Democratically elected decision-makers have therefore been replaced with outside experts whose independence means they are unconnected with the potential beneficiaries of zoning decisions.

Murray argues that such “randomisation” of decision-makers can upset the “game of mates” by removing decision-making from the glittering circle of the well-connected. But he goes further. In a submission to the now-suspended NSW ICAC inquiry into lobbying in 2019, Murray articulated a broad philosophy around regulation of corruption. He rejected the traditional prescription of greater transparency around lobbying such as more extensive and detailed lobbyist registers and meeting diaries for ministers, suggesting that that would merely serve to advertise the success of certain lobbyists in reaching decision-makers and advertise to politicians the benefits of moving into lobbying after public life.

Murray suggested the entire process of influencing decision-making should not be seen as a series of discrete “purchases” of outcomes that the participants understand are ethically transgressive, but as a result of a shared worldview between beneficiaries and decision-makers in which “politicians and bureaucrats will often internally believe that helping those in their social circles is what is good for society as a whole, as they keep getting signals and feedback telling them this is the right thing to do, and they are armed with compelling stories about why this is so.”

As a consequence, mere transparency is insufficient, because no one is ashamed of doing what they see as socially worthwhile.

Instead Murray suggested restructuring the rules of the game to disrupt the incentives: replacing decision-makers with independent external experts, for example, or extending “cooling-down periods” for people leaving public life. But Murray is especially keen to reduce the benefits decision-makers can deliver by ensuring the whole “honeypot” of lucrative rezoning and planning decision is removed.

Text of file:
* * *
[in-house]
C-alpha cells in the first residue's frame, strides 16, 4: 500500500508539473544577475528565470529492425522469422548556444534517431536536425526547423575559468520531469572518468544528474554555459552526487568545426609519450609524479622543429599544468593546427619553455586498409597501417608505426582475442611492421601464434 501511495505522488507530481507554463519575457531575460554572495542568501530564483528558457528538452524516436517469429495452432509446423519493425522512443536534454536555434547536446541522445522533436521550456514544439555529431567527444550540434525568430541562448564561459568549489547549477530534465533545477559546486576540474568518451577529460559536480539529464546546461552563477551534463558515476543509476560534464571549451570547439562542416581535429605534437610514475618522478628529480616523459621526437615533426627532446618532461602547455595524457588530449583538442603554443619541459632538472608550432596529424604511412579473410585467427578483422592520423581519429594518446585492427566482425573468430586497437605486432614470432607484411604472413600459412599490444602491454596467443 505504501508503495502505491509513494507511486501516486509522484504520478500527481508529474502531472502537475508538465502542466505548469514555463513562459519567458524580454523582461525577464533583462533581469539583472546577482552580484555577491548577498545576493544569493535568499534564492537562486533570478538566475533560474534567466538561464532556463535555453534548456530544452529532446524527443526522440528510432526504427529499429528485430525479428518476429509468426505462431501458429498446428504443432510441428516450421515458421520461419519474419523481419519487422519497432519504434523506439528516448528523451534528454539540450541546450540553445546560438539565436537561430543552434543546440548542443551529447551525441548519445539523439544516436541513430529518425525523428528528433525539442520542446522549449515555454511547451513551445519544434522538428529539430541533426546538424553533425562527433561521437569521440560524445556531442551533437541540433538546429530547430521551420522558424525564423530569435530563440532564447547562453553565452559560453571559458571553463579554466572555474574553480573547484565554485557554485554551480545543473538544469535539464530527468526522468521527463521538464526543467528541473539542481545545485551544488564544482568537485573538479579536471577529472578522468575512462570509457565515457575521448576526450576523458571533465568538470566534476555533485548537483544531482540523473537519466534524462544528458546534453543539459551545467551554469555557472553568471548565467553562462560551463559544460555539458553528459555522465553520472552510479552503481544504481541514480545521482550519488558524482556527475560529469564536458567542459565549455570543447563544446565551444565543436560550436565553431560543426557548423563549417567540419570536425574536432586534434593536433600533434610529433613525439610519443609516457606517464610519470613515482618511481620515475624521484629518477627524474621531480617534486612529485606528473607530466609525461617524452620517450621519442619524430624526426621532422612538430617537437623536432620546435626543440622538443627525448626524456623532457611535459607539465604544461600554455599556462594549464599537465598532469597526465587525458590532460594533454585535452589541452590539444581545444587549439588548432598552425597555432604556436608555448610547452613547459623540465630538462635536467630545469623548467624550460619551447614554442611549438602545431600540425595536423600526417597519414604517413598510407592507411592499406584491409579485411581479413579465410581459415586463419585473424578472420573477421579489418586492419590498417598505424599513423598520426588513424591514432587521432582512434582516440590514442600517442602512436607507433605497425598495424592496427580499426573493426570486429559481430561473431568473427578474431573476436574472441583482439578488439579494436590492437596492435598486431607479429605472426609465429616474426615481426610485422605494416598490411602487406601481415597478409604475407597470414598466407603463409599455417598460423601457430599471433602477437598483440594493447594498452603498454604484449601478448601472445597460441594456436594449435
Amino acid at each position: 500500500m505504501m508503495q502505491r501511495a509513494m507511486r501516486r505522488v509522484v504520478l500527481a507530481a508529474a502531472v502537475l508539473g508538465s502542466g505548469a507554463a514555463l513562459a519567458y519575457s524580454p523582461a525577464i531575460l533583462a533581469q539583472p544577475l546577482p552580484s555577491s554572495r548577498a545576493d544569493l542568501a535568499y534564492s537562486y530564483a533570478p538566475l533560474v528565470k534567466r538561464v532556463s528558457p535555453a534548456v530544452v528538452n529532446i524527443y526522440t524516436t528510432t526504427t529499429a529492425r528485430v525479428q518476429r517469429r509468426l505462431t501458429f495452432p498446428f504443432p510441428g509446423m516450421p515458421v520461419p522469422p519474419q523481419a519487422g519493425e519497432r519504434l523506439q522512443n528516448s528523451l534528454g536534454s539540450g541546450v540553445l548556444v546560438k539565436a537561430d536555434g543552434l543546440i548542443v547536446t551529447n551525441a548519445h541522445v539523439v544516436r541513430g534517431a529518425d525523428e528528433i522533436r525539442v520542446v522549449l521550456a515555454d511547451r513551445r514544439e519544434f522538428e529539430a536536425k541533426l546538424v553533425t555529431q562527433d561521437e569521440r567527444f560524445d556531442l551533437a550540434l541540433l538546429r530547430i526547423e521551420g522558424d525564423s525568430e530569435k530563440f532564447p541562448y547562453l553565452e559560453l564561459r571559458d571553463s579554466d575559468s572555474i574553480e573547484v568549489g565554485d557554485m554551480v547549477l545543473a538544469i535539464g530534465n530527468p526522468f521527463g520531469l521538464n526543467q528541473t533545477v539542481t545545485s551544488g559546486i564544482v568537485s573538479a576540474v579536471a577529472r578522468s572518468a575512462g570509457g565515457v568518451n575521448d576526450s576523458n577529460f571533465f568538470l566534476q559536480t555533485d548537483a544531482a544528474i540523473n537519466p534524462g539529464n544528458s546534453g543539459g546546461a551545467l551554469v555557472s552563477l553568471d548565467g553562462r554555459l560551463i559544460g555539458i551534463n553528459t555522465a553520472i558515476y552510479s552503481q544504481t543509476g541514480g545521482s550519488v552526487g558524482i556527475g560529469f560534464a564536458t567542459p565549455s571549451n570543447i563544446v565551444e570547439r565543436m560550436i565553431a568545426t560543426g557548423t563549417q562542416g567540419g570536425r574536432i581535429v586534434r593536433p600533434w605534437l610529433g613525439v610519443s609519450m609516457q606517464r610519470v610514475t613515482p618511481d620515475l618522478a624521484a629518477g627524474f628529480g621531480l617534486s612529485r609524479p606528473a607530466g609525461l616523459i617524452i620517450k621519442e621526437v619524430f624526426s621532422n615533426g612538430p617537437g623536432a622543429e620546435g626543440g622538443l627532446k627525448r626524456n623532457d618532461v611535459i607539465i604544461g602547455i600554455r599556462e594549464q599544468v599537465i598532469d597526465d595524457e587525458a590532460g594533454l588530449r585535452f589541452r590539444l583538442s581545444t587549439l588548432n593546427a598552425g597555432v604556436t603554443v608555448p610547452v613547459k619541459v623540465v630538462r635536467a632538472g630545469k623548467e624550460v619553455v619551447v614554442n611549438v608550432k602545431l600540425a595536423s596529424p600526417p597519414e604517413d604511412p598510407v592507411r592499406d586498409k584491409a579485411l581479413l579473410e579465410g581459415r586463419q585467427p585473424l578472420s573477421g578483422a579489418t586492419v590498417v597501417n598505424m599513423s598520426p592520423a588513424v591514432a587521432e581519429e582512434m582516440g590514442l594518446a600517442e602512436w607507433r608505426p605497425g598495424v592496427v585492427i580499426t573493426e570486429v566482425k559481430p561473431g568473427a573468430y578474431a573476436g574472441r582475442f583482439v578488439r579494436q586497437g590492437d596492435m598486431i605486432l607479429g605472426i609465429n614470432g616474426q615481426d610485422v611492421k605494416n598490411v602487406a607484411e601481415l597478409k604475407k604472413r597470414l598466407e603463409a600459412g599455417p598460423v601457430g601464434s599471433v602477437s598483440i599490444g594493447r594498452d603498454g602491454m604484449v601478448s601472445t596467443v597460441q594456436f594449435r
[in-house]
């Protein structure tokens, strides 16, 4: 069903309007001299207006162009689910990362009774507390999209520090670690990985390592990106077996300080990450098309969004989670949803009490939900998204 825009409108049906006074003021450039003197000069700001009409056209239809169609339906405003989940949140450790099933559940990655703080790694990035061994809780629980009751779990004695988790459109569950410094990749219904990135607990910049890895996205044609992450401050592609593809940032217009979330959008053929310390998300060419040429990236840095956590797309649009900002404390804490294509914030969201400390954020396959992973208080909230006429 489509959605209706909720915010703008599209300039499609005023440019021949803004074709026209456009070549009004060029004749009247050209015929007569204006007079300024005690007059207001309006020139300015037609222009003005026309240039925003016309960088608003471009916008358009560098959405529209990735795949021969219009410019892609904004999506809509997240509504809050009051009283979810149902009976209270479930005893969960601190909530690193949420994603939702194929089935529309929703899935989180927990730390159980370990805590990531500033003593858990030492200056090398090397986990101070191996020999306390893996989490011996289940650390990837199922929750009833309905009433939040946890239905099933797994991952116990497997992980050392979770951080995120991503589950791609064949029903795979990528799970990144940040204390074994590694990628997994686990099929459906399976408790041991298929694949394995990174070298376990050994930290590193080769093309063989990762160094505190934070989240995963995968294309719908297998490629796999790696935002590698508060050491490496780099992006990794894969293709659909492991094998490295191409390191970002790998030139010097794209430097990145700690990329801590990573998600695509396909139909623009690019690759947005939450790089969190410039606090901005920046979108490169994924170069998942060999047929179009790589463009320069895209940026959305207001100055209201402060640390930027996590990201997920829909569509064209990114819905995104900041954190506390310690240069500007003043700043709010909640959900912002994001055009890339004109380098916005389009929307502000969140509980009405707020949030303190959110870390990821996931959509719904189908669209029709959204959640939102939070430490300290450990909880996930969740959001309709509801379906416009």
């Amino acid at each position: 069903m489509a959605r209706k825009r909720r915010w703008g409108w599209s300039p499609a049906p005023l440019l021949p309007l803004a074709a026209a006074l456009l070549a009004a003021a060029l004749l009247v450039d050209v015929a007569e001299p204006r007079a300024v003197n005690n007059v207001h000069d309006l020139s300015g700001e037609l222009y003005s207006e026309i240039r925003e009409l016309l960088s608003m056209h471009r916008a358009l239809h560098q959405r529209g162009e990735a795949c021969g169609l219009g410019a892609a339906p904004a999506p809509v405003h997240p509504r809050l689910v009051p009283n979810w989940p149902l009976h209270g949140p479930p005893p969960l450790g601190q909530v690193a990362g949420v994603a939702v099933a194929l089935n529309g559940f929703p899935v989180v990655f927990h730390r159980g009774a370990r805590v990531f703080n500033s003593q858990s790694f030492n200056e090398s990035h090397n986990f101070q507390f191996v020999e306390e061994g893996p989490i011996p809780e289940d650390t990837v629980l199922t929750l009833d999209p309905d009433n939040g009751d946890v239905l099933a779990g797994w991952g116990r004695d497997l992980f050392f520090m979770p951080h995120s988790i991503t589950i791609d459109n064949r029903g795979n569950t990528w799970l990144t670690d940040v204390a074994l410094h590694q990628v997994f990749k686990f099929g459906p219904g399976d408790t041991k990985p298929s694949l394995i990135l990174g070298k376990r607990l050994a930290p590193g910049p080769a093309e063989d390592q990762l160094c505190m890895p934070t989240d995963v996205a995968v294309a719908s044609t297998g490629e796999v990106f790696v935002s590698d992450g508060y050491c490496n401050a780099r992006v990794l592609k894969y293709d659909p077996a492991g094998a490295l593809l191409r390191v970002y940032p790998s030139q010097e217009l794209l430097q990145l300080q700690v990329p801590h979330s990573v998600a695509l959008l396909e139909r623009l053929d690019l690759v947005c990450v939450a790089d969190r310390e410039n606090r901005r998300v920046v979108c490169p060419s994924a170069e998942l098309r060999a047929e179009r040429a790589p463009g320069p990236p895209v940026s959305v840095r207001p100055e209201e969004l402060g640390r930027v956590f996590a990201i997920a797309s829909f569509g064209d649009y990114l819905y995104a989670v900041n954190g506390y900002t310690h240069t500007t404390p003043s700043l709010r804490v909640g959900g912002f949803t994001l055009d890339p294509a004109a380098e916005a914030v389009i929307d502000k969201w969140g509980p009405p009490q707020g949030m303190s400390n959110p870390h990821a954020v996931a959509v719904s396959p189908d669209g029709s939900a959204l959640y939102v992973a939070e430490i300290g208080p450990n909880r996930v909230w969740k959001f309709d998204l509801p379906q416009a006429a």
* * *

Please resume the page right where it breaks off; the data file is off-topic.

The way to do this is to ensure the “market price of the property rights that come from rezoning [is] to be fetched from property owners who wish to use their land at the higher-value rezoned use”.

Murray has regularly invoked the ACT as the only jurisdiction that does this — charging 75% of the market price for new property rights created by rezoning.

There’s a rigour to Murray’s reasoning, but it’s a confronting one for advocates of transparency and the motherhood-like insistence that “sunlight is the best disinfectant”.

Only by removing the incentives and by erasing the role of democratically elected officials can one of the longest-standing and most ubiquitous forms of corruption be effectively checked. It’s a logic that must be addressed in any debate about how to properly check the pervasive soft corruption of Australian politics.

Should Australia’s zoning and planning rules be restructured? Send your thoughts to letters@crikey.com.au. Please include your full name to be considered for publication in Crikey’s Your Say section.